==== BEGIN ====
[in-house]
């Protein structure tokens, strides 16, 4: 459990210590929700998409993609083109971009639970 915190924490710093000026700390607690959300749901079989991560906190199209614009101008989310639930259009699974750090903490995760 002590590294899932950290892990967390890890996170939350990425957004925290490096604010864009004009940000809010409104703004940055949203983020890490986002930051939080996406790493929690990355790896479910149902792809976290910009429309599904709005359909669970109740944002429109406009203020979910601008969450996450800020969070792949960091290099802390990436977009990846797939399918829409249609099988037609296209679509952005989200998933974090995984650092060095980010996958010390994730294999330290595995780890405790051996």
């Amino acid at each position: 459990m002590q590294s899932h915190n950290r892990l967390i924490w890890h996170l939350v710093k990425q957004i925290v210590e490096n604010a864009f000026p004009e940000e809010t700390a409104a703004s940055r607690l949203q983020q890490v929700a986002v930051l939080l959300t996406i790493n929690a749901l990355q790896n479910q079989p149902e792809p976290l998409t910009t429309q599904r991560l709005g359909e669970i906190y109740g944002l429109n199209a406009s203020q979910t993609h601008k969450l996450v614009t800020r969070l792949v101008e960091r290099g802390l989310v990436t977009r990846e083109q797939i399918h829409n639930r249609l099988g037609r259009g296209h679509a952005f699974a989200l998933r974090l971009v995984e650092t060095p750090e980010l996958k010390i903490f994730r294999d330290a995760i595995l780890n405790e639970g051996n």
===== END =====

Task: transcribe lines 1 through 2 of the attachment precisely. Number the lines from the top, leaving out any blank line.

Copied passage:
[in-house]
């Protein structure tokens, strides 16, 4: 459990210590929700998409993609083109971009639970 915190924490710093000026700390607690959300749901079989991560906190199209614009101008989310639930259009699974750090903490995760 002590590294899932950290892990967390890890996170939350990425957004925290490096604010864009004009940000809010409104703004940055949203983020890490986002930051939080996406790493929690990355790896479910149902792809976290910009429309599904709005359909669970109740944002429109406009203020979910601008969450996450800020969070792949960091290099802390990436977009990846797939399918829409249609099988037609296209679509952005989200998933974090995984650092060095980010996958010390994730294999330290595995780890405790051996």